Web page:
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NASA’s new drone is half plane, half helicopter
When it’s not breaking physics or setting its sights on the sun, NASA keeps itself busy. Its most recent project is the kind of thing you’d expect to see funded by Michael Bay’s Transformers before the US government, combining airplane and chopper into an all-in-one vehicle dubbed Greased Lightning, or GL-10 for short.
The GL-10 is a product of NASA’s Langley Research Center, designed to replicate the speed and distance of a regular plane, while borrowing the helicopter’s maneuverability and easy take-off procedure. The remotely piloted drone has 10 electric motors, and can change its shape mid-flight to fly vertically or horizontally, which we imagine is awfully handy.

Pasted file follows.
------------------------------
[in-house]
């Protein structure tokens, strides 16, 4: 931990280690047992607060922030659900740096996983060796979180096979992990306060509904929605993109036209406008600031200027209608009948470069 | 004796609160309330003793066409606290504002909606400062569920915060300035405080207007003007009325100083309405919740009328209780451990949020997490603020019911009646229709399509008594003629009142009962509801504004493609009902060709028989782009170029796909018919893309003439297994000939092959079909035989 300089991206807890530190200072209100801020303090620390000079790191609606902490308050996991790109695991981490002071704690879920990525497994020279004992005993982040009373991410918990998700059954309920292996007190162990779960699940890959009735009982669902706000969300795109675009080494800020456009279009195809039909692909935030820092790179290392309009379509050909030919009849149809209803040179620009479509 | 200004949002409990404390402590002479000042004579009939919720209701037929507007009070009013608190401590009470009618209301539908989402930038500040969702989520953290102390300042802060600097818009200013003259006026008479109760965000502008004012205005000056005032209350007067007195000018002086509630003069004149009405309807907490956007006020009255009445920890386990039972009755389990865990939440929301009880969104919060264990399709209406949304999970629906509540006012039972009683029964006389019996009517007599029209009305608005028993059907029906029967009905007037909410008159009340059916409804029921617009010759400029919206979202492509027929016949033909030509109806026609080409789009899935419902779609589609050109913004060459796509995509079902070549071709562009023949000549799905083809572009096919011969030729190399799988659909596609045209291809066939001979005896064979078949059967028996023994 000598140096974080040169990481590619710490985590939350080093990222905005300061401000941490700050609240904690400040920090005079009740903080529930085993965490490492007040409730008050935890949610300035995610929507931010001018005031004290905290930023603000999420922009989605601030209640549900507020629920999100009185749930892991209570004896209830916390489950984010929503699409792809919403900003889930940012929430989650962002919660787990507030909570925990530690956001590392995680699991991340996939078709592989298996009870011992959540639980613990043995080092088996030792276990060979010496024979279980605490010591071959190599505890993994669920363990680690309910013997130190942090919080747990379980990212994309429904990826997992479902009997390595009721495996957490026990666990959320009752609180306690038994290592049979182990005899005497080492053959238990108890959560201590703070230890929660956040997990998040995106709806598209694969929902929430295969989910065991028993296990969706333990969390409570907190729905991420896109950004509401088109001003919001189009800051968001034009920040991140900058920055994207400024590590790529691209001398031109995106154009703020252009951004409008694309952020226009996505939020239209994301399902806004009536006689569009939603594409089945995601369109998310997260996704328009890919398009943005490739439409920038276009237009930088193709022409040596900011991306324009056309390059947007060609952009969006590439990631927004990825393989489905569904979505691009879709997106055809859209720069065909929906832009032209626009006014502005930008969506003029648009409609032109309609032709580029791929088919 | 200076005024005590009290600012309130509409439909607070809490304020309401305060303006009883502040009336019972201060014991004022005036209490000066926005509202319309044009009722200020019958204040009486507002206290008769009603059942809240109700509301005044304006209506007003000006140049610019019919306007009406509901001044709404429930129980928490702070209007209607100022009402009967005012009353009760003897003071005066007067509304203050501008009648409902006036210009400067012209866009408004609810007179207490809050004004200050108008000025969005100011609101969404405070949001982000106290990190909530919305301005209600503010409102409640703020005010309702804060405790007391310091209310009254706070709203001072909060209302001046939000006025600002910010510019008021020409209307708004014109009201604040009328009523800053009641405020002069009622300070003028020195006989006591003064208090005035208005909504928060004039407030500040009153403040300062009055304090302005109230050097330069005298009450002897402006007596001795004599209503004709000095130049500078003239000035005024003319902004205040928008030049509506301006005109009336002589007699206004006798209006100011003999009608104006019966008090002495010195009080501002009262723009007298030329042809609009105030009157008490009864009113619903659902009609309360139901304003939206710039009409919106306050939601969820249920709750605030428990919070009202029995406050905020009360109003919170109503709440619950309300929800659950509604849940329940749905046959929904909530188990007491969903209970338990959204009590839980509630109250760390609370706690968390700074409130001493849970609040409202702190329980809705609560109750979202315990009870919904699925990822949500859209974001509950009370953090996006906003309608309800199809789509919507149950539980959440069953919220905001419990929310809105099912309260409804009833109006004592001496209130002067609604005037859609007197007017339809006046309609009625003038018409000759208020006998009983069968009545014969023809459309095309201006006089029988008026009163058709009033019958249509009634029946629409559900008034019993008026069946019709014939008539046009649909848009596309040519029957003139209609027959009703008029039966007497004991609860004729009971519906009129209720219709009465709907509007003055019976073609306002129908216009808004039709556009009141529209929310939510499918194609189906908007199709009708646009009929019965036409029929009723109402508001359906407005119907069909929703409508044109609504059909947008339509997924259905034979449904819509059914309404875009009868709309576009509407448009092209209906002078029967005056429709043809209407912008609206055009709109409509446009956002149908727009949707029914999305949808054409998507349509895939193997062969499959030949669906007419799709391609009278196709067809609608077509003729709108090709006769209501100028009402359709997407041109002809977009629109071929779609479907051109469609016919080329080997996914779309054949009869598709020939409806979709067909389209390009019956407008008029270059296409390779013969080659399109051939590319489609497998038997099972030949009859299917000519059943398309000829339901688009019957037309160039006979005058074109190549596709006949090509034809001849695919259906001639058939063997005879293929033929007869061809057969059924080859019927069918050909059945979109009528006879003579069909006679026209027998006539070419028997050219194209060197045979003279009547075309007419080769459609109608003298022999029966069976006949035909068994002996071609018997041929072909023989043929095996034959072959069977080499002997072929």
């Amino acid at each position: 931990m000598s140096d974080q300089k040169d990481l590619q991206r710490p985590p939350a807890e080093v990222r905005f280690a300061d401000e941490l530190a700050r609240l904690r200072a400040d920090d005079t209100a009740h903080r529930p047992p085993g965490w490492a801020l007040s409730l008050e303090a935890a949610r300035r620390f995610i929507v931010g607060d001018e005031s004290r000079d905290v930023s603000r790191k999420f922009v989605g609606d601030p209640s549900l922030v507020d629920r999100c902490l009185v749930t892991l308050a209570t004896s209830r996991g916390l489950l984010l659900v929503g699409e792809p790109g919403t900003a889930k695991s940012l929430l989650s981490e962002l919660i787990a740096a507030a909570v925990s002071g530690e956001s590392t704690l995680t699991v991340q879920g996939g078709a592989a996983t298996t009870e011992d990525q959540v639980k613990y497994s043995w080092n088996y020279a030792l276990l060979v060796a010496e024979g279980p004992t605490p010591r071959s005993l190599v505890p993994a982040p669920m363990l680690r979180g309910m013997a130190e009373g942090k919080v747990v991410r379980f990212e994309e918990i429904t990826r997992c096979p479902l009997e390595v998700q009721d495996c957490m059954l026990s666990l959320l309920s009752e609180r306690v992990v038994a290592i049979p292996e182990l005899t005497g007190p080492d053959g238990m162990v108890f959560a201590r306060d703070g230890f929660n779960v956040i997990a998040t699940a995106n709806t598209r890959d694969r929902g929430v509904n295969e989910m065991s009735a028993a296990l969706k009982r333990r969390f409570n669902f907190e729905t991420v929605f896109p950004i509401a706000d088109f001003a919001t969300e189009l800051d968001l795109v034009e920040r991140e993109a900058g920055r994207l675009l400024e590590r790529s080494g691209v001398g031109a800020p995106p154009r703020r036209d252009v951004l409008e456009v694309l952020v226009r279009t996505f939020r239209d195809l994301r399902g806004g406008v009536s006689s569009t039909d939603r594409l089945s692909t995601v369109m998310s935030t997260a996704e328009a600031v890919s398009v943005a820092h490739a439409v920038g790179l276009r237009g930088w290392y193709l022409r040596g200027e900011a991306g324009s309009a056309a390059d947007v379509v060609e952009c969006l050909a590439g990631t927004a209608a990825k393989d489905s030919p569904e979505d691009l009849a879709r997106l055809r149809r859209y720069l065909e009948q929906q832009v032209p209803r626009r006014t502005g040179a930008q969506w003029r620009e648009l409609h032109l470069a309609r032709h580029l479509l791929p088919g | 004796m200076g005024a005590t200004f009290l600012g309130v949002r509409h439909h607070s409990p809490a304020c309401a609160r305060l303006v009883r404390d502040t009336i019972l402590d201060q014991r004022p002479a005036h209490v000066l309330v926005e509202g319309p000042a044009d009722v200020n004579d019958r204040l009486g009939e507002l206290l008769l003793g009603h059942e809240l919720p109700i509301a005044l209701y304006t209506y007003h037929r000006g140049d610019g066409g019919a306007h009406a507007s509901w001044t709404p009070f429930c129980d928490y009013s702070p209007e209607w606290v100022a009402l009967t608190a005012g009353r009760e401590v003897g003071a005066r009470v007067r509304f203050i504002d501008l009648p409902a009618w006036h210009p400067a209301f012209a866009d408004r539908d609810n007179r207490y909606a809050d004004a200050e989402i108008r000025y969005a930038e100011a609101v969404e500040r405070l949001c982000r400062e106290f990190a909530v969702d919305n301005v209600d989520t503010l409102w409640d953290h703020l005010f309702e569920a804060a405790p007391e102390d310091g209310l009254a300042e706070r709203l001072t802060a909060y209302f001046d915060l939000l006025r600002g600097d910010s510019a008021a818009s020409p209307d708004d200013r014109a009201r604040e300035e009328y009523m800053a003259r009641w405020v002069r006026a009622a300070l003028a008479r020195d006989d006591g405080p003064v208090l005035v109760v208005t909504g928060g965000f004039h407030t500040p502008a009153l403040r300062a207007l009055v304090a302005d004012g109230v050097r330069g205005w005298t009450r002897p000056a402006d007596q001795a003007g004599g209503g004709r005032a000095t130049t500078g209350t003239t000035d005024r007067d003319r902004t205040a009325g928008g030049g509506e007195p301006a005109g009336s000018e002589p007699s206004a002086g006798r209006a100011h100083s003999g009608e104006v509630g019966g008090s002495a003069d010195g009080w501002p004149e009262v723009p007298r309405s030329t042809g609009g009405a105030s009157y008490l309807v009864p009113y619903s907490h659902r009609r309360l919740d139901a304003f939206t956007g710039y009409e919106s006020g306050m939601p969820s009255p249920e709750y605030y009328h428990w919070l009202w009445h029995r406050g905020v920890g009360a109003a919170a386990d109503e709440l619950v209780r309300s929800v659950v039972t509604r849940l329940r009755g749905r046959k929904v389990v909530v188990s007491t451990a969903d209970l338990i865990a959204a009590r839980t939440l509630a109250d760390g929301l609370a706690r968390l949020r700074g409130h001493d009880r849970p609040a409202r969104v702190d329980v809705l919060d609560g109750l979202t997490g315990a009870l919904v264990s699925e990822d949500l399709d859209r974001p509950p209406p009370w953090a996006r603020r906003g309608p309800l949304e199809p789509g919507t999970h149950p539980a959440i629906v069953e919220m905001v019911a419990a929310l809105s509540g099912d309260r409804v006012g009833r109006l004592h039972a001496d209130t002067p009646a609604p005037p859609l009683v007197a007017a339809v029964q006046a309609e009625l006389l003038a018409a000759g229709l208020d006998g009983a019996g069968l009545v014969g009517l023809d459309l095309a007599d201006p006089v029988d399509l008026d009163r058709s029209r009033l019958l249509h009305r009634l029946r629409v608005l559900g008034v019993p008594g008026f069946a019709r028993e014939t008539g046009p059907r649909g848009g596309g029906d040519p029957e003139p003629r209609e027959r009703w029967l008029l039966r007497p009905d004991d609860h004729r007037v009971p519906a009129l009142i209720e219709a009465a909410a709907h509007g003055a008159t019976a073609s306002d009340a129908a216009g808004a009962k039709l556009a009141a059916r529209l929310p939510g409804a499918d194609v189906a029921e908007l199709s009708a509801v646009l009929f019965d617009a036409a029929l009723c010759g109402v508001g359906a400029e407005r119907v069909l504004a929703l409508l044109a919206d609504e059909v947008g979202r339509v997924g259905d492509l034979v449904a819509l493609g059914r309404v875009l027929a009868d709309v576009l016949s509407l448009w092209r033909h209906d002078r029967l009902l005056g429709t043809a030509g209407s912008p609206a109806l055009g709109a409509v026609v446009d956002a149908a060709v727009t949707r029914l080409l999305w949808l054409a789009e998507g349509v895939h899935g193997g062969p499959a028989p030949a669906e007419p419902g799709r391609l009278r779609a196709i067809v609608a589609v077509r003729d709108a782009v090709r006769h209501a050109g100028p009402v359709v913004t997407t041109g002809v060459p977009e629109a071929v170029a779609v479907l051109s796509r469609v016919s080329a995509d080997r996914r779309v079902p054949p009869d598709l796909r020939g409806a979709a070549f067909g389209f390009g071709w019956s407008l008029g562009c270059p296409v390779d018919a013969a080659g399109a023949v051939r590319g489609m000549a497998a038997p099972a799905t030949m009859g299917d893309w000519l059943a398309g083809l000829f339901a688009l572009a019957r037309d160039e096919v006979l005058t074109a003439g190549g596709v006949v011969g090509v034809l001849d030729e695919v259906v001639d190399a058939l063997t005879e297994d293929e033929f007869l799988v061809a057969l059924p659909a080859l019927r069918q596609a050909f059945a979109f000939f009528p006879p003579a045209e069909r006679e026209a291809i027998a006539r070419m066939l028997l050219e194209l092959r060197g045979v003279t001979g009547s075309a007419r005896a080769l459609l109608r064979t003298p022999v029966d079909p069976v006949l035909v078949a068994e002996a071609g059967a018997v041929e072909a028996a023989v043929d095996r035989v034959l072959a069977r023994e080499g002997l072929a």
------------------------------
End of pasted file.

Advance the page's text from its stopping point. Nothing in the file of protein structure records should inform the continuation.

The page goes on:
Greased Lightning was recently seen in action during a test flight over Hampton, Virginia, switching between its two flight modes without a hitch. Everybody’s favorite space agency admits it has created 12 prototypes to date, losing a few to “hard landings,” but learning and improving its design with each attempt. Watch proof of that successful transition below;
NASA’s engineers were ecstatic with their test flight success;
“During the flight tests we successfully transitioned from hover to wing-borne flight like a conventional airplane then back to hover again. So far we have done this on five flights,” said aerospace engineer Bill Fredericks. “We were ecstatic (Ed – Told you so). Now we’re working on our second goal – to demonstrate that this concept is four times more aerodynamically efficient in cruise than a helicopter.”
Another advantage of the GL-10 is the sound it produces – or lack of – which the research team says is about as quiet as a neighbor mowing the lawn. Once fully developed, it’s believed that the hybrid vehicle could be used for small package delivery, long endurance surveillance for agriculture, mapping and more.